The Divine Lamp

The unfolding of thy words gives light; it imparts understanding to the simple…Make thy face shine upon thy servant, and teach me thy statutes

Father Boylan’s Introduction to Psalm 147

Posted by Dim Bulb on August 10, 2013


A SONG of praise is due to the Lord, for He is building up Jerusalem and bringing home its exiled children. He is giving courage again to those whose hearts had been well nigh broken in the Exile, and He is healing all the wounds of their sorrows. The might and wisdom of Yahweh know no limits, and He can, therefore, raise up His people once more unto power, and overthrow their foes (Ps 147:1-6). Let Israel, therefore, sing songs of praise and thanks to her mighty God, to the God who commands the rain and the clouds, and provides food for all creatures (Ps 147:7-9).

The Lord has no delight in those who rely on their own strength, as the steed relies on its might, or the warrior on his fleetness (cf. Ps 20:8; Ps 33:16 ff.). The pleasure of Yahweh is in those that depend upon Him, and trust Him unreservedly. Humbled, then, and lowly though Israel for the moment is, she may confidently hope, through unwavering trust in Yahweh, to be re-established in her ancient greatness.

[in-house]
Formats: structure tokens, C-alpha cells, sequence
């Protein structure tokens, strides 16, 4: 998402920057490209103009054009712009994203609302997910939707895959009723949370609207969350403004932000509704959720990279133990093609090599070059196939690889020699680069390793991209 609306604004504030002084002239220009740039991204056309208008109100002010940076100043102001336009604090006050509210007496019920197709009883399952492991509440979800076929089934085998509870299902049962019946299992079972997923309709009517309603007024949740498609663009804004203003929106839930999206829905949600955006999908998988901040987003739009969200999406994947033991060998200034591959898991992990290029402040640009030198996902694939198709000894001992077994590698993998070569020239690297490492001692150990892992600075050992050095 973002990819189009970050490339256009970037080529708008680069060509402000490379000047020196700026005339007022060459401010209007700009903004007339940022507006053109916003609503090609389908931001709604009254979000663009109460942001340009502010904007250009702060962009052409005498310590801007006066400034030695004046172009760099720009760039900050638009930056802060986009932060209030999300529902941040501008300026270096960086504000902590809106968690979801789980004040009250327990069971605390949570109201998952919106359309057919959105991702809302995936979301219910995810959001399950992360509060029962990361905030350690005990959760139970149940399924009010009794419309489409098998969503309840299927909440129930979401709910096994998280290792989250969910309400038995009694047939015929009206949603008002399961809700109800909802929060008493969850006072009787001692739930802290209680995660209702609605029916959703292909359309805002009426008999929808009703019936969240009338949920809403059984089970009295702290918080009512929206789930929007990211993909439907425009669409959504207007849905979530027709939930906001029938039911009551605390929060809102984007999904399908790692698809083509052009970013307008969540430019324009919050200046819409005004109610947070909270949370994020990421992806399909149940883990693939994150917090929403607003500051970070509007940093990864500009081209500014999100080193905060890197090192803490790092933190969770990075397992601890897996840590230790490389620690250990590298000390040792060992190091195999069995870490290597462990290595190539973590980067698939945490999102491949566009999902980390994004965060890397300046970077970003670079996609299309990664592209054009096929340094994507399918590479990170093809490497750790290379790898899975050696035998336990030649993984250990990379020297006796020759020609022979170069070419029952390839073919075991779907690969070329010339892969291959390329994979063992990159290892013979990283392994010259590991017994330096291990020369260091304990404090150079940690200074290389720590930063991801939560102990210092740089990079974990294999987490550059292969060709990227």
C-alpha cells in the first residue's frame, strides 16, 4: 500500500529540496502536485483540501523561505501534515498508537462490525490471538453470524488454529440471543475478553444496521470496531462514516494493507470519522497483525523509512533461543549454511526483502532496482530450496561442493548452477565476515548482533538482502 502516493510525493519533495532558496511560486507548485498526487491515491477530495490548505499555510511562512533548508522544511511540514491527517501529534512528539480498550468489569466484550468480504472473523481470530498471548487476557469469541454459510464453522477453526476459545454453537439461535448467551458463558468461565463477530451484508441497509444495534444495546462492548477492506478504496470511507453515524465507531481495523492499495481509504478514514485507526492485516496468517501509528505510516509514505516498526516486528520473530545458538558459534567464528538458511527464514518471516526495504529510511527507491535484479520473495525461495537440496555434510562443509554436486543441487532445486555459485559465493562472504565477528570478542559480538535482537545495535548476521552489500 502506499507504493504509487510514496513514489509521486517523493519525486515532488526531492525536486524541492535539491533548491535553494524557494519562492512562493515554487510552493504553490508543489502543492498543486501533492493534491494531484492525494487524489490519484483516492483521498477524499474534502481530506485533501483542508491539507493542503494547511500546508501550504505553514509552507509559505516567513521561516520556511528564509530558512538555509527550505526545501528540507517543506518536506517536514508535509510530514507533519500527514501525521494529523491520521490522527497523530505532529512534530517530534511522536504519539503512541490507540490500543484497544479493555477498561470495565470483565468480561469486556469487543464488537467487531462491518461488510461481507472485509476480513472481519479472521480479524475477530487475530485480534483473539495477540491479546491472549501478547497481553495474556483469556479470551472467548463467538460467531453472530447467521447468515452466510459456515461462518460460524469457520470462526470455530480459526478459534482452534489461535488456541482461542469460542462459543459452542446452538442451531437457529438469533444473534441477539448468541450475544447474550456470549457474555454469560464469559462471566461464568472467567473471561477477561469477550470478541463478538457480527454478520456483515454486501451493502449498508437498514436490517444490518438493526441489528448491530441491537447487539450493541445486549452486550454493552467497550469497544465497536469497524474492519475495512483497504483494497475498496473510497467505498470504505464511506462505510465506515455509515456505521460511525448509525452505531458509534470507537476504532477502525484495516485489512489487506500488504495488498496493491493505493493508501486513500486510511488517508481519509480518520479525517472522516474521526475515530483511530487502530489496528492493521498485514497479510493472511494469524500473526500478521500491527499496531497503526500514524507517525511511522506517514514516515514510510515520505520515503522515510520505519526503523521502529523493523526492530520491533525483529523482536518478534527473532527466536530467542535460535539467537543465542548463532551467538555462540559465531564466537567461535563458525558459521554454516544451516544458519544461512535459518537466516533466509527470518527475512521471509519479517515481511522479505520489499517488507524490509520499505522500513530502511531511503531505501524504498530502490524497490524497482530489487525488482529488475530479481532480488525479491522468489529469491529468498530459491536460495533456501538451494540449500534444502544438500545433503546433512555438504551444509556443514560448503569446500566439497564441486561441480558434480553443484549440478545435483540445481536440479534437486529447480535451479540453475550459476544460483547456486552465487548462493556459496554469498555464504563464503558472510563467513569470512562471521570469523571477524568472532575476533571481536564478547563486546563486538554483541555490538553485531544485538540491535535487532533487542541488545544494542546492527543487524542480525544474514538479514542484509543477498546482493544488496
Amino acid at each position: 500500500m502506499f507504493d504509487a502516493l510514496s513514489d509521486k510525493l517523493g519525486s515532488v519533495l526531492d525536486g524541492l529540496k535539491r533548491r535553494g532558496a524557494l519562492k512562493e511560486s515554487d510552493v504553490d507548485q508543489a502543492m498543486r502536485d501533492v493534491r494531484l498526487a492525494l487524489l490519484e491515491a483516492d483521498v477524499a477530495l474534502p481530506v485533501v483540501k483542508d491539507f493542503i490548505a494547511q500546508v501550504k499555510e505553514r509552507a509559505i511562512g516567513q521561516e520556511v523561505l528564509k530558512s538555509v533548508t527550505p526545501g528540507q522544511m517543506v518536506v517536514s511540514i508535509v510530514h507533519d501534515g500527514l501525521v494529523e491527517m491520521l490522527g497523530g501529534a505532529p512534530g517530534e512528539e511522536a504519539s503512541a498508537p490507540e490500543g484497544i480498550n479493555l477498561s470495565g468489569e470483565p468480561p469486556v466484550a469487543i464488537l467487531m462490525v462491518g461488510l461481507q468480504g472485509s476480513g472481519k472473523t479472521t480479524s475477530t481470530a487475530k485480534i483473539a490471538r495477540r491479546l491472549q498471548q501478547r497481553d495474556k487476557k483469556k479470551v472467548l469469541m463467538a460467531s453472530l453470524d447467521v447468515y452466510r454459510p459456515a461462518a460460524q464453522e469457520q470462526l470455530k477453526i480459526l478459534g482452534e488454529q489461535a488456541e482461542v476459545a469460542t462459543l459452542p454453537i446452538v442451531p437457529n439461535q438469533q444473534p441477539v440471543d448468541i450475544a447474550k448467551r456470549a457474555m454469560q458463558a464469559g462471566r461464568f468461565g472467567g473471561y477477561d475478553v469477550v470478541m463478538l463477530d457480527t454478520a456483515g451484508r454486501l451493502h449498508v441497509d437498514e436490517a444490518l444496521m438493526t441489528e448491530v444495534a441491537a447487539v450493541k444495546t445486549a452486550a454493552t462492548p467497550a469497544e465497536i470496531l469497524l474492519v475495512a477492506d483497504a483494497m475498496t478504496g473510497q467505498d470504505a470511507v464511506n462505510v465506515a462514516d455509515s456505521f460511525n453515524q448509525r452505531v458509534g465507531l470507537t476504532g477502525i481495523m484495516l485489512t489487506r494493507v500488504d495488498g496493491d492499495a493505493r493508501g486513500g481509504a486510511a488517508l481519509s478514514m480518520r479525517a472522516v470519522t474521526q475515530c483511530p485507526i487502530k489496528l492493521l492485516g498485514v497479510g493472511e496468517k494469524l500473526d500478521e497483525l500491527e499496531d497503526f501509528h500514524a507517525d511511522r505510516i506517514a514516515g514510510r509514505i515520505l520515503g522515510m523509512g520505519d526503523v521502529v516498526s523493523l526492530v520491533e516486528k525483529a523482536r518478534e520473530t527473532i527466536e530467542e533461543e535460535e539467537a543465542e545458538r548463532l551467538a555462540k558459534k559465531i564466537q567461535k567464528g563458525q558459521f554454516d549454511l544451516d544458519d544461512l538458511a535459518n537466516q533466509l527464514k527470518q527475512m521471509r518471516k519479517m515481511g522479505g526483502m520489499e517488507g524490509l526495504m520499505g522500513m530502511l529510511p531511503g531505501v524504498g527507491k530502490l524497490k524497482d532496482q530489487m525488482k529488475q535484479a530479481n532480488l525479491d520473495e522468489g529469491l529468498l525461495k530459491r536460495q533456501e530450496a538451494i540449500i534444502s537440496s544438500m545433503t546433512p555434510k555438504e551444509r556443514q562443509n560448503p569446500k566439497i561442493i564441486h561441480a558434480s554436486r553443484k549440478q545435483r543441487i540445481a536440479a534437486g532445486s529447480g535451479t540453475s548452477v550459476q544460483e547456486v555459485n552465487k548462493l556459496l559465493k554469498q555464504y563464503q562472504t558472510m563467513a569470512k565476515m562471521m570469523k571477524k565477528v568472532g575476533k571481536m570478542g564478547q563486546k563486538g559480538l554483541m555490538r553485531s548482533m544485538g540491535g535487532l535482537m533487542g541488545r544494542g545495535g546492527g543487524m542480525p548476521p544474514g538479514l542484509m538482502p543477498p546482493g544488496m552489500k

In the Hebrew text this psalm and the next following Vulgate Psalm go together to form a single poem, so that the Hebrew psalm 148 is the same as psalm 148 of the Vulgate. The separation of the text into two psalms—as in the Greek and Vulgate—is quite justifiable, for the Vulgate psalm 147 presents a sufficiently rounded-off completeness of thought to stand by itself as a distinct poem. It would be possible, indeed, perhaps, to regard psalm 146 (Vulgate) as itself consisting of two Psalms, verses 1-6 and verses 7-11, so that we might, if we wished, regard the Vulgate psalms 146-147 as consisting of three songs of praise of Yahweh with the same theme—the might of God, as shown in nature and history, and His great mercies towards Israel. In a commentary on the Vulgate Psalter, however, it is most natural to take the Vulgate text as it stands, and to treat the Vulgate psalm 146 by itself as a independent whole.

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